I learned the basic logistics of starting a podcast easily. It was the nuances that only come with experience that I found difficult. I want everything to be professional and perfect out of the gate and I had to learn that doing it messy is ok. I had to learn that no one knows everything when they first start out. I watched what others were doing. I asked questions of people who were more experienced than me and I did so without embarrassment. For example, when I first began to schedule my guests, I would work with them to arrange a time and then I’d schedule a Zoom meeting and send them the link. I would ask them for their “info” manually. Nothing was automated. Then, I scheduled someone I met in a networking group and he asked me if I had a “scheduling link.” I had no idea what he meant, but I knew he also had a podcast, so I simply asked him how he did it. He was very happy to help me to develop my first system. I learned about using an online “scheduler.” I now use a service that sends my guests to a calendar where they can choose a date and time. It then sends them all the information they need including an overview of the conversation expectations and a link to a form where they can provide their social links and information and upload a picture for my promotion and podcast art.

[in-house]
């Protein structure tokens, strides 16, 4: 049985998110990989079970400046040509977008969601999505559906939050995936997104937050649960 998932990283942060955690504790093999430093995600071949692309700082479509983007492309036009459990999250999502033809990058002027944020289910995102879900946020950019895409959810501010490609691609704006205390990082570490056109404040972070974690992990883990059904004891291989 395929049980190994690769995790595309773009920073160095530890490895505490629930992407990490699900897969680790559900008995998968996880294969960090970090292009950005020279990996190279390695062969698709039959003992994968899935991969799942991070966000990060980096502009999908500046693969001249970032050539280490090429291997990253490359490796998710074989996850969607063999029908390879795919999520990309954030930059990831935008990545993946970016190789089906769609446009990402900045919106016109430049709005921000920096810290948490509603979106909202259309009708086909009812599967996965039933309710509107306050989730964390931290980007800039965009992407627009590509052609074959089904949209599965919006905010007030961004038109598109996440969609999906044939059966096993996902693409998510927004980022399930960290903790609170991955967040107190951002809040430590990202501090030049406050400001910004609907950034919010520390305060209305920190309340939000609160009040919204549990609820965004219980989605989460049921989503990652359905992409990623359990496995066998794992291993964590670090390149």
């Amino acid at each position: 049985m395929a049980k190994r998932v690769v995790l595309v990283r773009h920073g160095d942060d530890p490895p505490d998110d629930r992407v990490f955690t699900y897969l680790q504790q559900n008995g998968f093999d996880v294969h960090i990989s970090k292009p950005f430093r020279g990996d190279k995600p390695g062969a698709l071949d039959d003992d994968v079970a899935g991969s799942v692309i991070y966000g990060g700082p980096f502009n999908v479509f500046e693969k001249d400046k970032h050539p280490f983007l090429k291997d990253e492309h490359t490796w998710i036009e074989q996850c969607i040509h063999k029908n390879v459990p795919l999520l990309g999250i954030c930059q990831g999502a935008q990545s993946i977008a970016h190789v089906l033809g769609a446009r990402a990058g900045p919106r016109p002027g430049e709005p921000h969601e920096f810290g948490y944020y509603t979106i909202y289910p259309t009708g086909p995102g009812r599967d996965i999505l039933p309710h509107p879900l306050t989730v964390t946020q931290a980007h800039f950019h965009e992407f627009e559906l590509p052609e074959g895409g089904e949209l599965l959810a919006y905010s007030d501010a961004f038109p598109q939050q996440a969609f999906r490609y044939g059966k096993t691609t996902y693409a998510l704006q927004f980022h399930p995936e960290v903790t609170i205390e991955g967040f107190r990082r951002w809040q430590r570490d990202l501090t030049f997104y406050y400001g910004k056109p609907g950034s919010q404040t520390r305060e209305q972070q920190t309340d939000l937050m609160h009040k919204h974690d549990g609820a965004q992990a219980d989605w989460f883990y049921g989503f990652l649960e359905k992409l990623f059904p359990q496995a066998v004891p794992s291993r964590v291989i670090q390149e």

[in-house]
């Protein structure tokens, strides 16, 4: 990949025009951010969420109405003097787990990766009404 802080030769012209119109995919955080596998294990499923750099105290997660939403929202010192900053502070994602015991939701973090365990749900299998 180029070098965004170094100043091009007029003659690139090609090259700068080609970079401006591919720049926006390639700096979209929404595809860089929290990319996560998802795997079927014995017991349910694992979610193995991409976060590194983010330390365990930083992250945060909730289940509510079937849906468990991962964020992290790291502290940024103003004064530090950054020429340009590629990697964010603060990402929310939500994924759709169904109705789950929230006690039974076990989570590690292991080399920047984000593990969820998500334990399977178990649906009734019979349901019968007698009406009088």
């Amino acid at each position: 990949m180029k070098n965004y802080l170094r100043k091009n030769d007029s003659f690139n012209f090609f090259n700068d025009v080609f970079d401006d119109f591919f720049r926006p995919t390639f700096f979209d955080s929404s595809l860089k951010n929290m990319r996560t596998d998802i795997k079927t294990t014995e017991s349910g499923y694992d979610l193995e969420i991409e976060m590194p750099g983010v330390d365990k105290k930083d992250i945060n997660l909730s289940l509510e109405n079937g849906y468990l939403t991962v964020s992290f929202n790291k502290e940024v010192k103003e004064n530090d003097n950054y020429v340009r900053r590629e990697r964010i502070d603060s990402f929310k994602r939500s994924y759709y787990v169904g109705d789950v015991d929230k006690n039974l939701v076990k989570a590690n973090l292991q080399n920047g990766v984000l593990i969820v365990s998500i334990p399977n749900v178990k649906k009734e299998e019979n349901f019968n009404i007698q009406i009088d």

Then, it even schedules the Zoom meeting for me and puts it on my calendar then sends us both a reminder! Wow! This was a life-saver. It was my first introduction to the world of entrepreneurship and tech tools. It was the first time I realized that I was not just a podcaster now; I was much more. I had entered a new and exciting world of entrepreneurship. I was no longer working for anyone else. I was the boss, and I was starting to see how to look and act like one. Since then, I have learned so much more and I am constantly open to new and better ways of running my business and now I help others to learn the things I did not know when I first began.

In your experience interviewing various guests, what are some common themes or lessons that emerge from their stories?